With America now several generations removed from its Civil War, historians are hoping to preserve primary sources related to the conflict before time takes it toll and those accounts are lost forever. To help streamline this culturally significant process, curators are responding to the functionality of digital archiving.
According to local news outlet GoDanRiver.com, local officials in Danville, Virginia, are calling on their neighbors to come forward with any old family photos or documents from the Civil War era. In a public event to be held later in the month, Library of Virginia curators will collect the artifacts and complete a digital content conversion process that will store the collection sustainably for generations to come.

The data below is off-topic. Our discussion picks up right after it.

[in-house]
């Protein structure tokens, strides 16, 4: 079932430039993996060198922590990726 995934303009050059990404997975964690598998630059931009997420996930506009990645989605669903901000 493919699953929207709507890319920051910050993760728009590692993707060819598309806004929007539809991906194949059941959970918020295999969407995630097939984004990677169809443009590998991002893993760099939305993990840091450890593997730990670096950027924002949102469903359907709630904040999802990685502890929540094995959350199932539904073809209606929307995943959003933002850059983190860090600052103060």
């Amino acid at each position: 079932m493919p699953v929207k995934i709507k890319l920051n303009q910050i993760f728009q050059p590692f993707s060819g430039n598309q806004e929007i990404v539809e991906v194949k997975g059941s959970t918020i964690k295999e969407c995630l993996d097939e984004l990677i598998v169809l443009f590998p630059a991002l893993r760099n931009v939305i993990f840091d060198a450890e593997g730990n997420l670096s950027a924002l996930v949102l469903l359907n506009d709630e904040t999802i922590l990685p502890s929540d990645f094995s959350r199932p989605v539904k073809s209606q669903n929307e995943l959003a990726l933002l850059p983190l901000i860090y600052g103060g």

"The idea is for the Library of Virginia to acquire primary documents that have never been seen before and to be part of the record of the Civil War in Virginia and to make it available for researchers and the public," project coordinator Sarah Latham told the news source.
Virginia historians may have been inspired by their neighbors to the west after a similar initiative was announced earlier in the year in Tennessee. According to KnowNews.com, local curators turned to digitization as a means of crowdsourcing materials and preserving the record of the War of 1812 on its 200th anniversary.